‘You can smell crude in the air’: Train carrying oil derails near western Manitoba village


CN Rail is working to clean up an oil leak after nearly 40 train cars carrying crude oil derailed near a village in western Manitoba early Saturday morning.

CN crews are responding to the derailment, which occurred at 3:30 a.m. Saturday morning near St. Lazare, about 300 kilometres northwest of Winnipeg near the Manitoba-Saskatchewan border, a spokesperson from the railway said. 

« You can smell crude in the air. That’s really concerning, » said rancher Jayme Corr. The derailment happened on his property, about 10 kilometres south of St. Lazare, in the rural municipality of Ellice-Archie.

« There’s oil leaking, and where they’re sitting is [near] a water lagoon, » he said.

The derailment happened around 3:30 a.m. Saturday. As of Saturday afternoon, crews were still on scene. (Riley Laychuk/CBC )

Emergency personnel woke Corr up around 5 a.m. Saturday to alert him to the derailment, which happened just under two kilometres from his home.

No injuries or fires reported

Initial reports are that approximately 37 crude oil cars have derailed and that there is a partial leak of crude oil, Jonathan Abecassis, a media relations director for CN, wrote in an email to CBC.

« A perimeter has been set up around the area to facilitate site access. There are no reports of injuries or fires, » he wrote.

« CN crews will be conducting a full site assessment to determine how much product has spilled and exactly how many cars are involved. First responders are on location. »

CN’s environmental team has started cleaning up the area.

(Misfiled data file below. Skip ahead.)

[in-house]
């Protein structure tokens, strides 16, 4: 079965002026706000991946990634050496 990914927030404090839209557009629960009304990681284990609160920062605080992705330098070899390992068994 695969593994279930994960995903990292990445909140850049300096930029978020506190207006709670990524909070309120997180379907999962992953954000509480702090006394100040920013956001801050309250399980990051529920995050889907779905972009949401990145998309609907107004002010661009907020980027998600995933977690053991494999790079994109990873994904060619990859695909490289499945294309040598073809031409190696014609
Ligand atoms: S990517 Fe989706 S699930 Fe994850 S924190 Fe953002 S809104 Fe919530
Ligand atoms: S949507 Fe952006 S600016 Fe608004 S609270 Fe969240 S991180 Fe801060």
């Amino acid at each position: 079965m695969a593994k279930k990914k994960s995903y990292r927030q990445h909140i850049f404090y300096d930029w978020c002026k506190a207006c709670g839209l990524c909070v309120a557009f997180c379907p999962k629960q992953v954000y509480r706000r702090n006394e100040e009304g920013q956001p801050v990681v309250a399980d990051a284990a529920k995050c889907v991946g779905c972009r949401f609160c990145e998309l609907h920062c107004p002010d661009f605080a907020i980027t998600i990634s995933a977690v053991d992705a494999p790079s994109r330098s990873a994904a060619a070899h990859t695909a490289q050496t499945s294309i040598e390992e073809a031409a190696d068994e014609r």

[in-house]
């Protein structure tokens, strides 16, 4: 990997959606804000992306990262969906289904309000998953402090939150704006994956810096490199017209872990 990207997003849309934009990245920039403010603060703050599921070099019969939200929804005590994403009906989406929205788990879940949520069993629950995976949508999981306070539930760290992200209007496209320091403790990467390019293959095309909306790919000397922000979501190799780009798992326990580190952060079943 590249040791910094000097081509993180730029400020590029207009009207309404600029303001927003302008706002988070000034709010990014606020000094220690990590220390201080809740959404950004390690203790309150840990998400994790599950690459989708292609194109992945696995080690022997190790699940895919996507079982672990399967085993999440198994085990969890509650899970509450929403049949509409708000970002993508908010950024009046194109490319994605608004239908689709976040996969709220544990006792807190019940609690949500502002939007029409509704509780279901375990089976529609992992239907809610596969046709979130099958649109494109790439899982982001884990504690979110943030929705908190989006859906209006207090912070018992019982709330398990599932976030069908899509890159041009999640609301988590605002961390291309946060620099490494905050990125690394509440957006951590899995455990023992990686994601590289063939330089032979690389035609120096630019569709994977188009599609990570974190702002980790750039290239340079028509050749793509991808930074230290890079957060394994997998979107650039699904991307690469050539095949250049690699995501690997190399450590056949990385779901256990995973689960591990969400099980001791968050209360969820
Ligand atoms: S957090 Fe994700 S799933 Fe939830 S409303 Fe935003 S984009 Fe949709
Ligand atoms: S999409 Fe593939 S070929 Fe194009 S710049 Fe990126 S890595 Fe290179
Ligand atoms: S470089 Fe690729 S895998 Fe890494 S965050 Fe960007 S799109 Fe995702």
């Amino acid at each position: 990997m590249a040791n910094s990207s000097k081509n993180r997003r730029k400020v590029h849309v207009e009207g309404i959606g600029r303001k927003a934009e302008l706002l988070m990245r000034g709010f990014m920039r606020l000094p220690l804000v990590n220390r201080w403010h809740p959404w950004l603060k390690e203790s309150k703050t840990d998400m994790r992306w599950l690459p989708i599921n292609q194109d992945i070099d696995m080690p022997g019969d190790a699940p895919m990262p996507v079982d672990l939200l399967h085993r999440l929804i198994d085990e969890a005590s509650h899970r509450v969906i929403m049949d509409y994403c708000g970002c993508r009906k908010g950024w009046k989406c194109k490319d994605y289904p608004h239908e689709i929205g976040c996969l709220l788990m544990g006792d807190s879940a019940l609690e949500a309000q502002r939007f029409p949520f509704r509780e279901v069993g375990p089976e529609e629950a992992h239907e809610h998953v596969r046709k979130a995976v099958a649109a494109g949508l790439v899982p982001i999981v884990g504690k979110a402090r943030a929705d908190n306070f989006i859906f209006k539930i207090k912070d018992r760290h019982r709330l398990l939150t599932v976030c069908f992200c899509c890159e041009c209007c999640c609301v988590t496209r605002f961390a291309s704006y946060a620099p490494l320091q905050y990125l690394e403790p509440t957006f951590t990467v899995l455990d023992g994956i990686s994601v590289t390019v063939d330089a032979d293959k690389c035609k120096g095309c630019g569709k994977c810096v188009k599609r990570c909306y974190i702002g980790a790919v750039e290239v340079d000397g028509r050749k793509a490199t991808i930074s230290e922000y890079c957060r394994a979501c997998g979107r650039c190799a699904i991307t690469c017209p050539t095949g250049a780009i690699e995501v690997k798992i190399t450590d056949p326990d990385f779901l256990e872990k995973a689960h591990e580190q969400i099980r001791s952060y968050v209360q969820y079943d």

Corr said his cattle have since been moved away from the area, but he’s concerned that his main water source for the summertime will now be contaminated.

The train derailed about 10 kilometres south of St. Lazare, in the rural municipality of Ellice-Archie. (Riley Laychuk/CBC)

The rancher says he thinks a derailment like Saturday’s has been a long time coming.

« It seems to be the trains go faster, they’re longer, heavier, and the maintenance is getting less and less, » Corr said.

The Transportation Safety Board of Canada has sent investigators to the site of the derailment. 

‘It’s discouraging’

Jean-Paul Chartier, a rural municipality of Ellice-Archie councillor, said staff from the local fire department are on the scene of the derailment, assisting CN crews.

« They’re trying to do their best to get everything contained, and trying to get the traffic going, and trying to clear whatever debris there is, » Chartier said.

Trains frequently run through St. Lazare, and Chartier said he’s thankful the crash didn’t occur closer to the community. In areas of the village, there are houses just hundreds of metres from the tracks, and 30 to 40 trains can travel past each day, he said.

« Every time they come through, you think of the tragedy that happened in Quebec, » he said, referring to the Lac-Mégantic, Que., rail disaster, which killed 47 people after a freight train loaded with fuel exploded.

« It’s discouraging. Like you look at it everyday and you say ‘hopefully it’s not today and hopefully it doesn’t ever happen.’ But you’ve always got it in the back of your mind. »


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Fly there faster? New satellite coverage promises to revolutionize air traffic control


OTTAWA—The aircraft symbols inch their way across the computer monitor — Air France 378 en route from Paris to Detroit; Delta 85, a Boeing 777 headed to Atlanta; and Lufthansa 412, an Airbus A350 flying Munich to Newark.

At first blush, there’s nothing exceptional about the air traffic control display — except for the piece of airspace it depicts.